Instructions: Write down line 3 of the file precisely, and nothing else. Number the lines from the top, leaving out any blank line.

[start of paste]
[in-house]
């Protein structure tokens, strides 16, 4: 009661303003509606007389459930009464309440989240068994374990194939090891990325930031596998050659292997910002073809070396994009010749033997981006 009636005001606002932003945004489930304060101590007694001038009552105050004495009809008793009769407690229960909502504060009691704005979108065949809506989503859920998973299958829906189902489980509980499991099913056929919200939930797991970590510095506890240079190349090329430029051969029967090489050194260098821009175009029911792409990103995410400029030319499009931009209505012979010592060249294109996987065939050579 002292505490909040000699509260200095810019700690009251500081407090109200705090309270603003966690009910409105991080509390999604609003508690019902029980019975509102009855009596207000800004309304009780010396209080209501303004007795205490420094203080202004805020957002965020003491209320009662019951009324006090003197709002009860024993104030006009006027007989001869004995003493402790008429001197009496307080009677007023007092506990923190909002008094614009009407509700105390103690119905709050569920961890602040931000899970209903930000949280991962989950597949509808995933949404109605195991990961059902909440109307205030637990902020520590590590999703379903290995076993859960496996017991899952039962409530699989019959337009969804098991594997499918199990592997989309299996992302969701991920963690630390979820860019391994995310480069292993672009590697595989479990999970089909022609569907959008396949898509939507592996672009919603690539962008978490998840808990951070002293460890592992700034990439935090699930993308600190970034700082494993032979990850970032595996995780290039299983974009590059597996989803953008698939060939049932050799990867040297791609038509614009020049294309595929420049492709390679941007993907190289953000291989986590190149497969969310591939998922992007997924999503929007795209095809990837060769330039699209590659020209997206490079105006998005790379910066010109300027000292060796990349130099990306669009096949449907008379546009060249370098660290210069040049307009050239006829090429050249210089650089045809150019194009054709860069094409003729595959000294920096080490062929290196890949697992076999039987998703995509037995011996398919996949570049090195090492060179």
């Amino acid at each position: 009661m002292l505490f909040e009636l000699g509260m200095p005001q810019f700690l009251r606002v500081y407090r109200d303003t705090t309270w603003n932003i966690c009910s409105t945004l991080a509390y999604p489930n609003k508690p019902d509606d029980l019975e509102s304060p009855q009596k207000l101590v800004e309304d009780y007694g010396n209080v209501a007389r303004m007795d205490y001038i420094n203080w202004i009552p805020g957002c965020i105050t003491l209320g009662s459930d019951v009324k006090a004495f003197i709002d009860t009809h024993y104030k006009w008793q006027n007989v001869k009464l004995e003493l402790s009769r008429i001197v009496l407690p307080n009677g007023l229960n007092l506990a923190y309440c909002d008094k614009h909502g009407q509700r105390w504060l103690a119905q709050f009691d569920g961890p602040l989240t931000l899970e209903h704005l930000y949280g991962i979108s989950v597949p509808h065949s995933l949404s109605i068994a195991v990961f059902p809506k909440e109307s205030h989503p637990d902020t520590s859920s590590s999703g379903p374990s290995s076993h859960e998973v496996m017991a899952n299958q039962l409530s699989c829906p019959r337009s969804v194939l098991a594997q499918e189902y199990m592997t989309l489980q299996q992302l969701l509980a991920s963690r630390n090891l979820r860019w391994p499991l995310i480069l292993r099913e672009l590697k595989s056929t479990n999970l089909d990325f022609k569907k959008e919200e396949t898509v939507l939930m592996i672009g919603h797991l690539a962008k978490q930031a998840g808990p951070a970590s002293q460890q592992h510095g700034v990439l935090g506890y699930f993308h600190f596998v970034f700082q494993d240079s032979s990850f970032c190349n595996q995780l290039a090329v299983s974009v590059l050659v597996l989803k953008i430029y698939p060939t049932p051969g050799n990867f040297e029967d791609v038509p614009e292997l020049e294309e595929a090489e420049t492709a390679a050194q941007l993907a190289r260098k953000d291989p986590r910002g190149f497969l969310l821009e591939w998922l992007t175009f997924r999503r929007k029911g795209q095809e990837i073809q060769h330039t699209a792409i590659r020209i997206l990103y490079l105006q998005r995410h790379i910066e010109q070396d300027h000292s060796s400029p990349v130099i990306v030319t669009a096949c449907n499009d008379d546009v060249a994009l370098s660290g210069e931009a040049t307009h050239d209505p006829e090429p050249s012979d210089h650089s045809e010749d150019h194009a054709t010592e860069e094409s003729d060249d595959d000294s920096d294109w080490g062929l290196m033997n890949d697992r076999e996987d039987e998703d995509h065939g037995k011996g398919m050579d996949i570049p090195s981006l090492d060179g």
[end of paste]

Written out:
């Amino acid at each position: 009661m002292l505490f909040e009636l000699g509260m200095p005001q810019f700690l009251r606002v500081y407090r109200d303003t705090t309270w603003n932003i966690c009910s409105t945004l991080a509390y999604p489930n609003k508690p019902d509606d029980l019975e509102s304060p009855q009596k207000l101590v800004e309304d009780y007694g010396n209080v209501a007389r303004m007795d205490y001038i420094n203080w202004i009552p805020g957002c965020i105050t003491l209320g009662s459930d019951v009324k006090a004495f003197i709002d009860t009809h024993y104030k006009w008793q006027n007989v001869k009464l004995e003493l402790s009769r008429i001197v009496l407690p307080n009677g007023l229960n007092l506990a923190y309440c909002d008094k614009h909502g009407q509700r105390w504060l103690a119905q709050f009691d569920g961890p602040l989240t931000l899970e209903h704005l930000y949280g991962i979108s989950v597949p509808h065949s995933l949404s109605i068994a195991v990961f059902p809506k909440e109307s205030h989503p637990d902020t520590s859920s590590s999703g379903p374990s290995s076993h859960e998973v496996m017991a899952n299958q039962l409530s699989c829906p019959r337009s969804v194939l098991a594997q499918e189902y199990m592997t989309l489980q299996q992302l969701l509980a991920s963690r630390n090891l979820r860019w391994p499991l995310i480069l292993r099913e672009l590697k595989s056929t479990n999970l089909d990325f022609k569907k959008e919200e396949t898509v939507l939930m592996i672009g919603h797991l690539a962008k978490q930031a998840g808990p951070a970590s002293q460890q592992h510095g700034v990439l935090g506890y699930f993308h600190f596998v970034f700082q494993d240079s032979s990850f970032c190349n595996q995780l290039a090329v299983s974009v590059l050659v597996l989803k953008i430029y698939p060939t049932p051969g050799n990867f040297e029967d791609v038509p614009e292997l020049e294309e595929a090489e420049t492709a390679a050194q941007l993907a190289r260098k953000d291989p986590r910002g190149f497969l969310l821009e591939w998922l992007t175009f997924r999503r929007k029911g795209q095809e990837i073809q060769h330039t699209a792409i590659r020209i997206l990103y490079l105006q998005r995410h790379i910066e010109q070396d300027h000292s060796s400029p990349v130099i990306v030319t669009a096949c449907n499009d008379d546009v060249a994009l370098s660290g210069e931009a040049t307009h050239d209505p006829e090429p050249s012979d210089h650089s045809e010749d150019h194009a054709t010592e860069e094409s003729d060249d595959d000294s920096d294109w080490g062929l290196m033997n890949d697992r076999e996987d039987e998703d995509h065939g037995k011996g398919m050579d996949i570049p090195s981006l090492d060179g």